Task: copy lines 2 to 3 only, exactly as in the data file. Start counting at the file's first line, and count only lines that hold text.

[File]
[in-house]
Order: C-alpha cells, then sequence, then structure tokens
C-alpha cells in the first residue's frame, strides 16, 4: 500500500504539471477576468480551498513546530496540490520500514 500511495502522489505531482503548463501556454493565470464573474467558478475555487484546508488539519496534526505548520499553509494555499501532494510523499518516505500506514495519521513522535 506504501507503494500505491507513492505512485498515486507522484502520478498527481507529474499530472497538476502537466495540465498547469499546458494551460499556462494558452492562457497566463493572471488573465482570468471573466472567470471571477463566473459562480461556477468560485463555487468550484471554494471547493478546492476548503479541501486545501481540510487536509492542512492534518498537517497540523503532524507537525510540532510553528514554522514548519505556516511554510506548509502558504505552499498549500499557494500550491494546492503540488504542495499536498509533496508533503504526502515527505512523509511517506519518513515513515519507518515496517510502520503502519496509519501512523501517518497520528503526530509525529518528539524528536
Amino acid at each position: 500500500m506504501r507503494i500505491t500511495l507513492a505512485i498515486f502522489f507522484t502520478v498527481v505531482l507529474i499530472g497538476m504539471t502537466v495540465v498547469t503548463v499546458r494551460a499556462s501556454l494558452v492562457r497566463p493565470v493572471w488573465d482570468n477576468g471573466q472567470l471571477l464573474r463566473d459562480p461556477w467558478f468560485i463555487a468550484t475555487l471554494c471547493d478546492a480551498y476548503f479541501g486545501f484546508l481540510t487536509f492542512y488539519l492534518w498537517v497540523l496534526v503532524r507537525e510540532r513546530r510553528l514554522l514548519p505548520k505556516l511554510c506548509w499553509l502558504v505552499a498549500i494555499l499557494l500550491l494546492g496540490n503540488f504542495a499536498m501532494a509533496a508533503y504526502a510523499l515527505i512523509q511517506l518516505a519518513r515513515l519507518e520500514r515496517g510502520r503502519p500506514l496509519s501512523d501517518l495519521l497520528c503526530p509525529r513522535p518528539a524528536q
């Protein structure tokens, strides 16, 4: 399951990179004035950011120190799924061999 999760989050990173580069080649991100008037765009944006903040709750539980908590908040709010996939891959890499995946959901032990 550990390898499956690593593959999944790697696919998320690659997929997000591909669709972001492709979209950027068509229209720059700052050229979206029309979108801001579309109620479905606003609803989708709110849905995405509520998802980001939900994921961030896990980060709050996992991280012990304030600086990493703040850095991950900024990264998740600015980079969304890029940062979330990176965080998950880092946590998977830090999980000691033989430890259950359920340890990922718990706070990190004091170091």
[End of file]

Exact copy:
Order: C-alpha cells, then sequence, then structure tokens
C-alpha cells in the first residue's frame, strides 16, 4: 500500500504539471477576468480551498513546530496540490520500514 500511495502522489505531482503548463501556454493565470464573474467558478475555487484546508488539519496534526505548520499553509494555499501532494510523499518516505500506514495519521513522535 506504501507503494500505491507513492505512485498515486507522484502520478498527481507529474499530472497538476502537466495540465498547469499546458494551460499556462494558452492562457497566463493572471488573465482570468471573466472567470471571477463566473459562480461556477468560485463555487468550484471554494471547493478546492476548503479541501486545501481540510487536509492542512492534518498537517497540523503532524507537525510540532510553528514554522514548519505556516511554510506548509502558504505552499498549500499557494500550491494546492503540488504542495499536498509533496508533503504526502515527505512523509511517506519518513515513515519507518515496517510502520503502519496509519501512523501517518497520528503526530509525529518528539524528536